Compiler Transformations For Improving The Performance Of Software Transactional Memory
Mannarswamy, Sandya S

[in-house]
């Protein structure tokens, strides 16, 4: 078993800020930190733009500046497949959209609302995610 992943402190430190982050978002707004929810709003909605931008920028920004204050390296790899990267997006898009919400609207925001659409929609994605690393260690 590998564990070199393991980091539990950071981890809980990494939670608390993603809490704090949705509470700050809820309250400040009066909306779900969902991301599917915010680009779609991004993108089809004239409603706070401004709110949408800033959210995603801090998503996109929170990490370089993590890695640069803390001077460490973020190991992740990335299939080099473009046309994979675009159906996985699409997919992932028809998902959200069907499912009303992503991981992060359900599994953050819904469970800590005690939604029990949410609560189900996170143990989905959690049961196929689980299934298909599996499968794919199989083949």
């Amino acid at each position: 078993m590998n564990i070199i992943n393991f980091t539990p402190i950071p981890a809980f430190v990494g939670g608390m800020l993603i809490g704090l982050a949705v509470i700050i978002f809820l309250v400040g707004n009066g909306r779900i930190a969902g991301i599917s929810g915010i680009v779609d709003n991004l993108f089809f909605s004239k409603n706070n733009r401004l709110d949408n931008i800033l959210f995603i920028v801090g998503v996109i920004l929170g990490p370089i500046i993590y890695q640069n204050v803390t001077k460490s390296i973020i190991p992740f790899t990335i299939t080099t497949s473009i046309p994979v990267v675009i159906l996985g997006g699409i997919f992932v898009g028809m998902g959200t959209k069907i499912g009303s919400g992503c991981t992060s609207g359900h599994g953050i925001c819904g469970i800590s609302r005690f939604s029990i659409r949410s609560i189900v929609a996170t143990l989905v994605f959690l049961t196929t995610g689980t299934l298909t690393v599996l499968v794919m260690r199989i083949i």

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Expressing synchronization using traditional lock based primitives has been found to be both error-prone and restrictive. Hence there has been considerable research work to develop scalable and programmer-friendly alternatives to lock-based synchronization. Atomic sections have been proposed as a programming idiom for expressing synchronization at a higher-level of abstraction than locks. One way of supporting atomic sections in software is to rely on an underlying Software Transactional Memory (STM) implementation. While STM offers the promise of being a programming paradigm which is less error-prone and more programmer friendly compared to traditional lock-based synchronization, it also needs to be competitive in performance in order for it to be adopted in mainstream software. Unfortunately STMs do not meet the performance goals and are known to incur excessive performance overheads. Prior work by other researchers and our performance analysis of STM applications show that conflicts and the resulting aborts are a major performance bottleneck for STM applications. Second we find that, supporting fine-grained optimistic concurrency can have significant impact on the cache behavior of applications running on STM and hence can adversely affect STM performance. Our systematic quantitative analysis of the cache behavior of STM applications as well as prior work on qualitative analysis of STM overheads show that cache overheads constitute a major performance bottleneck for STM applications. Hence in this thesis, we focus on addressing these two major STM performance bottlenecks. Current STM implementations are typically application unaware in that they do not analyze the application and use that knowledge to improve the application performance on STM. Closer integration of transactions with the programming languages opens up the possibility of using the compiler to analyze STM applications and using that knowledge to perform application code transformations to improve the application performance on STM automatically and in a manner transparent to the programmer. This motivated us to address the two major STM performance bottlenecks namely poor cache performance and performance penalty due to aborts, by compiler transformations. In order to pinpoint the cache bottlenecks of STM, we perform a detailed experimental evaluation of the cache behavior of STM applications and quantify the impact of the different STM factors on the cache misses experienced by the applications. We propose a set of compiler transformations targeted to address the cache performance bottlenecks identified by our analysis. Next we turn our attention to compiler analysis and transformations targeted at reducing the performance overheads due to transactional aborts, effectively utilizing the compiler’s knowledge of the data access patterns of the application. Since not all applications are designed with optimistic concurrency in mind, real world applications typically contain certain atomic sections which are not amenable to STM’s optimistic concurrency control and hence suffer from excessive transactional abort overheads. We propose two compiler techniques for handling such atomic sections. Another major cause of transactional conflicts leading to unnecessary aborts is the uniform granularity access tracking scheme employed by STM implementations. Using a single uniform access tracking granularity leads to poor lock assignment by STM. We propose techniques which use compiler’s knowledge of an application to improve the application unaware lock assignment made by the STM. Last as transactional abort overheads impact STM performance adversely, we propose a compiler-based approach to reduce the transactional abort overheads by reconciling certain kinds of transactions instead of aborting them and then performing a complete re-execution. We show that our combined set of compiler transformations are effective in improving the performance of a set of STAMP benchmarks by reducing the execution time by 7.48% to 54.82%, aborts by 8.98% to 56.61% and the average D-cache miss latency by up to 33.51%.